Patricia Romero Lankao, Joshua Sperling & Daniel Runfola, National Center for Atmospheric Research, Boulder, CO, USA

Presentation Title: Exploring health risks in urban Latin America and Asia



This presentation analyzed if, and under what circumstances, urban populations experience risk in Mumbai, India; Bogota, Colombia; Mexico City, Mexico; Santiago, Chile; and Buenos Aires, Argentina. It suggested an integrated approach to the interaction between hazard-risks and vulnerability of urban populations under multiple stresses and assessed their adaptation capacity, i.e., ability to perceive and respond to hazards. Finally, it explored whether or not urban risk depends on scale, and if hazards, adaptation capacities, responses and their underlying societal and physical drivers vary across urban households, neighborhoods and cities.

Key Lessons Learned

  • Scale matters in the study of urbanization and risk.
  • The level of urbanization is not only correlated with coping and sensitivity, but also the rates at which countries are urbanizing, i.e., rapidly urbanizing countries experience higher levels of vulnerability.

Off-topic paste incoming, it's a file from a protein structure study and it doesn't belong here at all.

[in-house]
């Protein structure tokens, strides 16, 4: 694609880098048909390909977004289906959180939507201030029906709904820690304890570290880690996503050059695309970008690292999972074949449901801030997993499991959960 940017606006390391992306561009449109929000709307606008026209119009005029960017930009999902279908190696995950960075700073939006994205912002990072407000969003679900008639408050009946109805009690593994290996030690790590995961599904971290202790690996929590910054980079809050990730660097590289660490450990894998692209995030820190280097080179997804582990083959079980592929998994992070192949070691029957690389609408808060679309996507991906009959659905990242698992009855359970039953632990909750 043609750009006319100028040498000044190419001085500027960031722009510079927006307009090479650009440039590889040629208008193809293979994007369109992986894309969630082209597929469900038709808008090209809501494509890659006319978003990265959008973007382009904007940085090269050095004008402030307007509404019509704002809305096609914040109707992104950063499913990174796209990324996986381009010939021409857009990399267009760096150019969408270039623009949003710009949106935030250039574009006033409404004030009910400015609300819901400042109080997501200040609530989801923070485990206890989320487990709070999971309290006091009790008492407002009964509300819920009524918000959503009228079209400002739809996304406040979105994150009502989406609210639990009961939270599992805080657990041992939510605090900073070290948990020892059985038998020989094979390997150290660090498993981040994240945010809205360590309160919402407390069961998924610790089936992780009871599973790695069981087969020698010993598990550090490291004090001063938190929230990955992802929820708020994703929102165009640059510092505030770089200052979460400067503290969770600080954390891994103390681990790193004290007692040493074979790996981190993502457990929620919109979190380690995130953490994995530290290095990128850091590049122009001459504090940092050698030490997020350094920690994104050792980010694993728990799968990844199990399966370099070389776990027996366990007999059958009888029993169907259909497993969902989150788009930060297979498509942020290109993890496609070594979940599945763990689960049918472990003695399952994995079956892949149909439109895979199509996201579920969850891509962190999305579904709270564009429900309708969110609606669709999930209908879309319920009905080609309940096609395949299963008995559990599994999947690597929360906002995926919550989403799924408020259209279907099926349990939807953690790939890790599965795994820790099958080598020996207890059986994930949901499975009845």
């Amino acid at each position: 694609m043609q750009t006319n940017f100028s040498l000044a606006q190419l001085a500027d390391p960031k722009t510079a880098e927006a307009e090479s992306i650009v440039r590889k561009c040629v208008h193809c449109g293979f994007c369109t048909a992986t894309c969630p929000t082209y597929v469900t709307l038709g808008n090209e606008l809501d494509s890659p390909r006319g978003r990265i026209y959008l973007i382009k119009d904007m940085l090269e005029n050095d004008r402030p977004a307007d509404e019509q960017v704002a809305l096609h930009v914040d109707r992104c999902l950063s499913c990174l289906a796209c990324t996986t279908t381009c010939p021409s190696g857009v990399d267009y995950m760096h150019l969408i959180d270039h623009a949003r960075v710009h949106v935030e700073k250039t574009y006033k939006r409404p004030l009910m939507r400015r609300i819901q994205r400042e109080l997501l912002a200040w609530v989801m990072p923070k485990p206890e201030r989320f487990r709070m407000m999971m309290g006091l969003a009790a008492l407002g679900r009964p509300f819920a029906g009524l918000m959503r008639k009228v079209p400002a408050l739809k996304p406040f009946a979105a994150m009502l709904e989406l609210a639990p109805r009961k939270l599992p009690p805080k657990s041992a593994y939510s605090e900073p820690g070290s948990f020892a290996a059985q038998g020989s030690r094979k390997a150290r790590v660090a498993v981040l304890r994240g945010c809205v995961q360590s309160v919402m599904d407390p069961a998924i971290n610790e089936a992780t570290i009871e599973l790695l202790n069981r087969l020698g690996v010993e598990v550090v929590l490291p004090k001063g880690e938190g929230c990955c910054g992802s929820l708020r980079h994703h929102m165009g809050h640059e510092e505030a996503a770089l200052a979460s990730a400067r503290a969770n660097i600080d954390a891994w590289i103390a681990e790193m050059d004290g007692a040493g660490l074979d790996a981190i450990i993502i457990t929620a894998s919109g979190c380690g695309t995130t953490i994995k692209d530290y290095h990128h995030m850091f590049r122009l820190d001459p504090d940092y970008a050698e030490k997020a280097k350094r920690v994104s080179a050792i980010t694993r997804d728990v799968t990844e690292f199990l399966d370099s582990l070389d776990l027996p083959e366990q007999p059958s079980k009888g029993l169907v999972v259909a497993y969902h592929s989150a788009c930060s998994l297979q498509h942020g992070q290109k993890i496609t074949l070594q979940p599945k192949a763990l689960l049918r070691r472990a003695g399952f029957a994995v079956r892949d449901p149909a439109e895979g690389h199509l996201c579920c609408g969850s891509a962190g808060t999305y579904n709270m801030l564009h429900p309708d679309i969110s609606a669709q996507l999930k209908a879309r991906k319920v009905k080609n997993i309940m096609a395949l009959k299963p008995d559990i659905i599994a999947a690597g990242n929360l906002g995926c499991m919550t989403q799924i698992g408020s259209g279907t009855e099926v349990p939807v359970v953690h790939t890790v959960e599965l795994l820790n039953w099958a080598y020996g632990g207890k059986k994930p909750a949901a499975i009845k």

• Urban vulnerability and risk varies at the spatial/temporal scale, but also with the analytical dimensions selected for analyzing the process.
  • If studies focus on the national level only, the potential data from ethnographic work can be overlooked.

Policy/Practice Implications of Research

  • Understanding specific hazards and actions taken at various scales, e.g., household level, neighborhood, and city/regional level, provides richer insight into more comprehensive policy options.
  • A greater understanding of determinants of capacity, which vary with scale, and actions, which are based not only on access to assets and options, but also physical/environmental conditions, can reduce maladaptive approaches.

Knowledge Gaps and Needs

  • Although communities often have portfolios of strategies against hazards, actions at the neighborhood level need further study, in order to enhance the capacity of communities to respond and adapt.
  • The development and research into robust city-wide actions.
  • Informality is a city-wide political power issue that defines legality, which needs further research, as it is a key determinant of risk and vulnerability and effectiveness of actions that people take against threats to which they are exposed.
  • Further unpacking of concepts like ‘transformation’ is needed.